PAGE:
Heat oil, artichoke liquid, pimentos, and pine nuts. Combine all ingredients in the warm noodle pot. May also be made a day ahead and served cold.

Curried sea bass
1/2 small onion, quartered
1/2 carrot, sliced
1 bouquet garni
salt, pepper to taste
1 c water
2 sea bass fillets, skinned and washed
1/2 lemon
Boil onion, carrot, bouquet garni, salt, and pepper in water 15 min. Rub the fish with the lemon and place in a pot; cover with boiling water mixture. Cook 15 min. on low. Remove and keep warm. Reserve liquid for sauce.
sauce:
1 tsp. butter
1 tsp. curry powder
1/2 Tbsp. vinegar
1/2 tart apple, peeled and grated
pinch brown sugar
1 tsp. flour
liquid from cooking fish
1/2 c coconut milk
2 heaped Tbsp. grated coconut
salt, pepper to taste
2 Tbsp. cream
1 egg yolk, lightly beaten
Melt butter; stir in curry powder, vinegar, apple, and sugar. Add flour and cook 5 min. on low. Gradually stir in reserved fish liquid, coconut milk, and coconut; continue cooking 10 min. Adjust seasonings; keep warm but do not allow to boil. Add cream and egg yolk; pour over fish.

Well, and one more, just because of the name.

Chicken breast Valentino
1 Tbsp. butter
1 Tbsp. flour
1/2 c. cream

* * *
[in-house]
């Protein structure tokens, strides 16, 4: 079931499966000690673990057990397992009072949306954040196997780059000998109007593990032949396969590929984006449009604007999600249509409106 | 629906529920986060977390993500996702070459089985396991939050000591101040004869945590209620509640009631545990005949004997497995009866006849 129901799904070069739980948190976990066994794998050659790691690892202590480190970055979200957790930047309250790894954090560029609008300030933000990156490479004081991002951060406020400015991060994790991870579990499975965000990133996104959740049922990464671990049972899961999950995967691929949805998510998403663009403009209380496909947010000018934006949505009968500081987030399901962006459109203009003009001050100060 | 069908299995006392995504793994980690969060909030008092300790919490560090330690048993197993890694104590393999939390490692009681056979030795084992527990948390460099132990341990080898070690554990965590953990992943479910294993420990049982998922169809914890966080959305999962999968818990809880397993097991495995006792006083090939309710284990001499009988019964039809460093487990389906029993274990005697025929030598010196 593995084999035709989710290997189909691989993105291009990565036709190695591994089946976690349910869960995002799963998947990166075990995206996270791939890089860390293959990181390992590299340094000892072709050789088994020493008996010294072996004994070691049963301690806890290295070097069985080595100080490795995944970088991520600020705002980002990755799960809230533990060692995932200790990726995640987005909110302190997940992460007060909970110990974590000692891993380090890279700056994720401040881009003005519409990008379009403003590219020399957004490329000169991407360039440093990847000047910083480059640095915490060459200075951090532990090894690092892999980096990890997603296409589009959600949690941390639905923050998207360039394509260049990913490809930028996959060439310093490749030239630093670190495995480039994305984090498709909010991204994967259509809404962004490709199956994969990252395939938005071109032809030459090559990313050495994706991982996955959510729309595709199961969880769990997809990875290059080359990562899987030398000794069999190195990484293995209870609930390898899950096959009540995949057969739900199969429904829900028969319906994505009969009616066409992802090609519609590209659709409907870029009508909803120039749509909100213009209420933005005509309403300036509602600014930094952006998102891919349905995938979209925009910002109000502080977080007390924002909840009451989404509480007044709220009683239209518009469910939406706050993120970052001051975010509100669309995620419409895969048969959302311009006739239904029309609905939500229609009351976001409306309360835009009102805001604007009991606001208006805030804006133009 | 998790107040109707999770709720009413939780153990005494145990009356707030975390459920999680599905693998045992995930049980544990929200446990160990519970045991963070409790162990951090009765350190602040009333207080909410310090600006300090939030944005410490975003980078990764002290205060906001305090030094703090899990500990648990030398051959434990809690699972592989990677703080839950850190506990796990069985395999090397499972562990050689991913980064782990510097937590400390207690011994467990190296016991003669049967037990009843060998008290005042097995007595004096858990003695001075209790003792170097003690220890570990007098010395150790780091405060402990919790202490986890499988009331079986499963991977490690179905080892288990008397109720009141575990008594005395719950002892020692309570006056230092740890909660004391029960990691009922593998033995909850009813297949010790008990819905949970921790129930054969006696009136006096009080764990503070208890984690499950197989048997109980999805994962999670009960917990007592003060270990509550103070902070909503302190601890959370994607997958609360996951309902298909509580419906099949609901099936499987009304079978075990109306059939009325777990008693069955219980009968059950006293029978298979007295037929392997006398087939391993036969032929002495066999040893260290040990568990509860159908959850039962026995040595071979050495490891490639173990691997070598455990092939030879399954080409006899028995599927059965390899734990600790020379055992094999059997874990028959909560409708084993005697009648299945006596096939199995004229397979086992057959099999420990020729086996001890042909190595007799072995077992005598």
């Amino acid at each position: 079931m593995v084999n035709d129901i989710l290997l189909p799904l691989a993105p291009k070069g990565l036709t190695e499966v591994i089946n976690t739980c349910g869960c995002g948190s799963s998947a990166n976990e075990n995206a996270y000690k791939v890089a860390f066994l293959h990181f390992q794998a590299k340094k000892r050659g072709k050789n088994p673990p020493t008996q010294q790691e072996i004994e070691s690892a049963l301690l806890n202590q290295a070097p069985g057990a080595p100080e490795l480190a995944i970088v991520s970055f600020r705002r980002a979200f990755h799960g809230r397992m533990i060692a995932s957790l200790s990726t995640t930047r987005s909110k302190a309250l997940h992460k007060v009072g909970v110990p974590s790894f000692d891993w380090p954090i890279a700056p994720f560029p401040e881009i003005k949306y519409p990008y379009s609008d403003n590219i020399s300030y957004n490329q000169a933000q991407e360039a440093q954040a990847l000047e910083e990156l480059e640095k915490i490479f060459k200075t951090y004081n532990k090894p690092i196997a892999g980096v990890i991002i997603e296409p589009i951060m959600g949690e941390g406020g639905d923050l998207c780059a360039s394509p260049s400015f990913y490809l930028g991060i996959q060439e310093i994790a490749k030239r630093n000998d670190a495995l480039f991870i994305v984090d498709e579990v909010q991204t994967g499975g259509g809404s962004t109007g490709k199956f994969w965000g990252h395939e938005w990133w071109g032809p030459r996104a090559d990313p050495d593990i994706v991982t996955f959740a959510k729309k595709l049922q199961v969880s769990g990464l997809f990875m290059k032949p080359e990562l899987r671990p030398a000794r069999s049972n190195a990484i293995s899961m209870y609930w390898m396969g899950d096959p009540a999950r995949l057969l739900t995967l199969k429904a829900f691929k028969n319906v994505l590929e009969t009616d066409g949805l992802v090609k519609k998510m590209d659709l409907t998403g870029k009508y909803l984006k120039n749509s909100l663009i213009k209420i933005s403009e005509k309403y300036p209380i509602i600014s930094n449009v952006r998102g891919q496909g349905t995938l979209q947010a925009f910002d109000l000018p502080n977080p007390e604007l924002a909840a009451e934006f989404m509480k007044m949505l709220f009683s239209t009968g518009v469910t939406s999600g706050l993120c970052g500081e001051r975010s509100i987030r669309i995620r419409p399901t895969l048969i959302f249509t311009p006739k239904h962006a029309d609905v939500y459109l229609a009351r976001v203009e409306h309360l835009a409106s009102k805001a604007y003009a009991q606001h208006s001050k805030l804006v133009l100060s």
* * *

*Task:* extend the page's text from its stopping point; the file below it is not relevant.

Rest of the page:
1/2 c. chicken stock
1 whole chicken breast (i.e. both sides), quartered
salt, pepper to taste
1 egg yolk beaten with a little milk
1 Tbsp. cooked, chopped red pepper
4 Tbsp. Kahlua
1/2 tsp. salsa picante
1/2 t Worcestershire sauce
1/4 c chopped roasted peanuts
Melt butter and mix in flour; add cream and chicken stock, being careful to prevent lumps. Add chicken and season. Cover and cook 30 min. on low, turning occasionally. Add egg yolk, red pepper, Kahlua, salsa, and Worcestershire sauce. Cook another 10 min., stirring gently. Sprinkle with peanuts. May be made ahead and reheated.

The gardening season officially begins on January 1st, and ends on December 31.
— Marie Huston —

And love can come to everyone,
The best things in life are free.
— Lew Bowen & Buddy De Silva, Good news —

Love is the triumph of imagination over intelligence.
— H. L. Mencken —

There are few virtues a man can possess more erotic than culinary skill.
— Isabel Allende —

Who can give law to lovers? Love is a greater law to itself.
— Boethius, De consolatione philosophiae —

Quien bien te quiere te hará llorar (Anyone who loves you well will make you cry).
— Spanish proverb —

Index to all blog posts.

Cream of Mushroom Soup

Another recipe from gourmet Kelly, less complex this time. She tells me that despite the milk in it, this soup can be frozen as long as you squish or shake it every 15 minutes while thawing to keep the milk from separating.

1/4 cup butter
3/4 cup green onions, chopped
2 cups mushrooms, chopped
2 Tbsp. flour
1 cup half & half
1 cup chicken broth
salt & pepper to taste